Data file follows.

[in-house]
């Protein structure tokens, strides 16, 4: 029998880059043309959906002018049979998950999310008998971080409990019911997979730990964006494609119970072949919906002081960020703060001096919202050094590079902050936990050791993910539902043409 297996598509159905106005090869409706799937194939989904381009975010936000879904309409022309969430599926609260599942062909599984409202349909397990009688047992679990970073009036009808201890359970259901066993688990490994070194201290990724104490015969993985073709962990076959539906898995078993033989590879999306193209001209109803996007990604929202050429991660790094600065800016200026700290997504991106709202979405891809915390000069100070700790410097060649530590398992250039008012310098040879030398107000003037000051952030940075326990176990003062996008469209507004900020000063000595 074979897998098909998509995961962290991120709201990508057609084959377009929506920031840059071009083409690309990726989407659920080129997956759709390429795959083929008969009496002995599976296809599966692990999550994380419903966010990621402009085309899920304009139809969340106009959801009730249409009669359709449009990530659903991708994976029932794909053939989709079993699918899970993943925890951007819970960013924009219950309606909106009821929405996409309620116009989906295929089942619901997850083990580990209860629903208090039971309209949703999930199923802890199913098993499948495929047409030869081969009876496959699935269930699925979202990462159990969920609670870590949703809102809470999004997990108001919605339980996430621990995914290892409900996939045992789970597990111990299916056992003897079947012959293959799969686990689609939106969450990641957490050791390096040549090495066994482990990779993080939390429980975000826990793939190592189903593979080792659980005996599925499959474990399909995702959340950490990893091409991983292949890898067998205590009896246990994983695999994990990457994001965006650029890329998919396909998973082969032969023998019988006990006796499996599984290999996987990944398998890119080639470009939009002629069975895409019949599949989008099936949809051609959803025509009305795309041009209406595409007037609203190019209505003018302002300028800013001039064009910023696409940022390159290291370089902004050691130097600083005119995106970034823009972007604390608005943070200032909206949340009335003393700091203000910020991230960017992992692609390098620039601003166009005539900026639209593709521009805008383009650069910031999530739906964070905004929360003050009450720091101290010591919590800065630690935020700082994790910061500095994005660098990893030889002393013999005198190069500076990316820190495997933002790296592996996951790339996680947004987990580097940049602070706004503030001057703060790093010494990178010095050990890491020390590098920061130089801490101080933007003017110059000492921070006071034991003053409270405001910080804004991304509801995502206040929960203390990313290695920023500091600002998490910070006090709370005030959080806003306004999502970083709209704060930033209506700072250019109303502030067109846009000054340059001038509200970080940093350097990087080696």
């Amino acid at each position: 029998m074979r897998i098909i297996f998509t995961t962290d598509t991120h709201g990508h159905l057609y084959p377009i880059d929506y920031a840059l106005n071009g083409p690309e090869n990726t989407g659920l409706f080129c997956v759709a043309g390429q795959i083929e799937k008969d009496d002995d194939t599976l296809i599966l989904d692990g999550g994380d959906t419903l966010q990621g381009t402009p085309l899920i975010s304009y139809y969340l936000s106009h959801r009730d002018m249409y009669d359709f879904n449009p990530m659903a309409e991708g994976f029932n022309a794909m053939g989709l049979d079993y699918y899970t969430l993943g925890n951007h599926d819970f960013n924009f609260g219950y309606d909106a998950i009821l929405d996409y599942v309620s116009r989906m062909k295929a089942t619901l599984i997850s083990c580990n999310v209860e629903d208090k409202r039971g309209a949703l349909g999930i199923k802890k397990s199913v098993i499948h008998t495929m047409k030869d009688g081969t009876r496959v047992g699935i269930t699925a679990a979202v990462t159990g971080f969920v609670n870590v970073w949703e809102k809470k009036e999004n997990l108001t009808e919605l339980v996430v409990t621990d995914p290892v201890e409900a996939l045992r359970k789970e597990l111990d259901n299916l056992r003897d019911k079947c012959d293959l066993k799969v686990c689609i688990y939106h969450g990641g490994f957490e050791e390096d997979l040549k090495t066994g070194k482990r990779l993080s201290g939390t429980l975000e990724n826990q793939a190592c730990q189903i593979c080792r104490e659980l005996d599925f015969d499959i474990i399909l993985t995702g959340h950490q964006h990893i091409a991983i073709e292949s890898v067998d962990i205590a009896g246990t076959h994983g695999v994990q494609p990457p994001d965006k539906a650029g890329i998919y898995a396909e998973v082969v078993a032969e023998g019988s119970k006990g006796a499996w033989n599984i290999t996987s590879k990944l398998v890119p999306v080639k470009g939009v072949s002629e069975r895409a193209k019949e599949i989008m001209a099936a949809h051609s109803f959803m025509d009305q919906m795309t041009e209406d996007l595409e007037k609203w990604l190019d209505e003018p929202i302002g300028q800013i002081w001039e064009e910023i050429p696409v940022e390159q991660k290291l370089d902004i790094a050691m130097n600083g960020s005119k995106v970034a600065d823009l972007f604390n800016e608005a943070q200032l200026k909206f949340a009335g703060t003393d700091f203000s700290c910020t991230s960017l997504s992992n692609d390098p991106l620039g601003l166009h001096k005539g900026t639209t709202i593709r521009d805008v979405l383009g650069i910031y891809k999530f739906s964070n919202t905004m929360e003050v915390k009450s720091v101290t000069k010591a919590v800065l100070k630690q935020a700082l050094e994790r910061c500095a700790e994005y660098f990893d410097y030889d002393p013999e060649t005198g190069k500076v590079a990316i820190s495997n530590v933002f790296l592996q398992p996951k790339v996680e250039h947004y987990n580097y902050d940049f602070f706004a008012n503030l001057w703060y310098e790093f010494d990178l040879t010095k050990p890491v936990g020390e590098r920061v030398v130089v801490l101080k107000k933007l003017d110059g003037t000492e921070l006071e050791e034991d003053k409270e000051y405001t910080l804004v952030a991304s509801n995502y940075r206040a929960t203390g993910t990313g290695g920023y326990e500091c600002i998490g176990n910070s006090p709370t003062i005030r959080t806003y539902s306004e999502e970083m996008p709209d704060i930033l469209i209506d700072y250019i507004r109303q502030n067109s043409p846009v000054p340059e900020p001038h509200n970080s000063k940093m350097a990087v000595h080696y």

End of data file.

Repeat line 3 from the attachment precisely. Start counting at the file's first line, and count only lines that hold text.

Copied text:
């Amino acid at each position: 029998m074979r897998i098909i297996f998509t995961t962290d598509t991120h709201g990508h159905l057609y084959p377009i880059d929506y920031a840059l106005n071009g083409p690309e090869n990726t989407g659920l409706f080129c997956v759709a043309g390429q795959i083929e799937k008969d009496d002995d194939t599976l296809i599966l989904d692990g999550g994380d959906t419903l966010q990621g381009t402009p085309l899920i975010s304009y139809y969340l936000s106009h959801r009730d002018m249409y009669d359709f879904n449009p990530m659903a309409e991708g994976f029932n022309a794909m053939g989709l049979d079993y699918y899970t969430l993943g925890n951007h599926d819970f960013n924009f609260g219950y309606d909106a998950i009821l929405d996409y599942v309620s116009r989906m062909k295929a089942t619901l599984i997850s083990c580990n999310v209860e629903d208090k409202r039971g309209a949703l349909g999930i199923k802890k397990s199913v098993i499948h008998t495929m047409k030869d009688g081969t009876r496959v047992g699935i269930t699925a679990a979202v990462t159990g971080f969920v609670n870590v970073w949703e809102k809470k009036e999004n997990l108001t009808e919605l339980v996430v409990t621990d995914p290892v201890e409900a996939l045992r359970k789970e597990l111990d259901n299916l056992r003897d019911k079947c012959d293959l066993k799969v686990c689609i688990y939106h969450g990641g490994f957490e050791e390096d997979l040549k090495t066994g070194k482990r990779l993080s201290g939390t429980l975000e990724n826990q793939a190592c730990q189903i593979c080792r104490e659980l005996d599925f015969d499959i474990i399909l993985t995702g959340h950490q964006h990893i091409a991983i073709e292949s890898v067998d962990i205590a009896g246990t076959h994983g695999v994990q494609p990457p994001d965006k539906a650029g890329i998919y898995a396909e998973v082969v078993a032969e023998g019988s119970k006990g006796a499996w033989n599984i290999t996987s590879k990944l398998v890119p999306v080639k470009g939009v072949s002629e069975r895409a193209k019949e599949i989008m001209a099936a949809h051609s109803f959803m025509d009305q919906m795309t041009e209406d996007l595409e007037k609203w990604l190019d209505e003018p929202i302002g300028q800013i002081w001039e064009e910023i050429p696409v940022e390159q991660k290291l370089d902004i790094a050691m130097n600083g960020s005119k995106v970034a600065d823009l972007f604390n800016e608005a943070q200032l200026k909206f949340a009335g703060t003393d700091f203000s700290c910020t991230s960017l997504s992992n692609d390098p991106l620039g601003l166009h001096k005539g900026t639209t709202i593709r521009d805008v979405l383009g650069i910031y891809k999530f739906s964070n919202t905004m929360e003050v915390k009450s720091v101290t000069k010591a919590v800065l100070k630690q935020a700082l050094e994790r910061c500095a700790e994005y660098f990893d410097y030889d002393p013999e060649t005198g190069k500076v590079a990316i820190s495997n530590v933002f790296l592996q398992p996951k790339v996680e250039h947004y987990n580097y902050d940049f602070f706004a008012n503030l001057w703060y310098e790093f010494d990178l040879t010095k050990p890491v936990g020390e590098r920061v030398v130089v801490l101080k107000k933007l003017d110059g003037t000492e921070l006071e050791e034991d003053k409270e000051y405001t910080l804004v952030a991304s509801n995502y940075r206040a929960t203390g993910t990313g290695g920023y326990e500091c600002i998490g176990n910070s006090p709370t003062i005030r959080t806003y539902s306004e999502e970083m996008p709209d704060i930033l469209i209506d700072y250019i507004r109303q502030n067109s043409p846009v000054p340059e900020p001038h509200n970080s000063k940093m350097a990087v000595h080696y």